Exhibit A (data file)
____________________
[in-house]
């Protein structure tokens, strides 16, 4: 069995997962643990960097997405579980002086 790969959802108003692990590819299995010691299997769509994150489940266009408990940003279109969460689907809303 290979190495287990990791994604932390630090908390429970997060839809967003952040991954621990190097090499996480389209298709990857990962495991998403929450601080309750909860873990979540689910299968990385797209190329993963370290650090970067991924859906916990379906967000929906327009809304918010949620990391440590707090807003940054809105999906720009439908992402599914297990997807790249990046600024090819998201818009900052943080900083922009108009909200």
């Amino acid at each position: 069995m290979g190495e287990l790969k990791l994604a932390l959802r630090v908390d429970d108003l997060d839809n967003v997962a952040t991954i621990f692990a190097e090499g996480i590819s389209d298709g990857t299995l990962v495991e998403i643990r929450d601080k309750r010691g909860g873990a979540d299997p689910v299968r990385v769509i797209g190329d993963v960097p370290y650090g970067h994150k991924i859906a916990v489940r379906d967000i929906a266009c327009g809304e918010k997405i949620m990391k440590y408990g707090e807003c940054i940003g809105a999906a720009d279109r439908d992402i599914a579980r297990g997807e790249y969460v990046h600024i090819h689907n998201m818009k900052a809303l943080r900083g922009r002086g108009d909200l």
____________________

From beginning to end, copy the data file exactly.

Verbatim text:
[in-house]
């Protein structure tokens, strides 16, 4: 069995997962643990960097997405579980002086 790969959802108003692990590819299995010691299997769509994150489940266009408990940003279109969460689907809303 290979190495287990990791994604932390630090908390429970997060839809967003952040991954621990190097090499996480389209298709990857990962495991998403929450601080309750909860873990979540689910299968990385797209190329993963370290650090970067991924859906916990379906967000929906327009809304918010949620990391440590707090807003940054809105999906720009439908992402599914297990997807790249990046600024090819998201818009900052943080900083922009108009909200």
């Amino acid at each position: 069995m290979g190495e287990l790969k990791l994604a932390l959802r630090v908390d429970d108003l997060d839809n967003v997962a952040t991954i621990f692990a190097e090499g996480i590819s389209d298709g990857t299995l990962v495991e998403i643990r929450d601080k309750r010691g909860g873990a979540d299997p689910v299968r990385v769509i797209g190329d993963v960097p370290y650090g970067h994150k991924i859906a916990v489940r379906d967000i929906a266009c327009g809304e918010k997405i949620m990391k440590y408990g707090e807003c940054i940003g809105a999906a720009d279109r439908d992402i599914a579980r297990g997807e790249y969460v990046h600024i090819h689907n998201m818009k900052a809303l943080r900083g922009r002086g108009d909200l």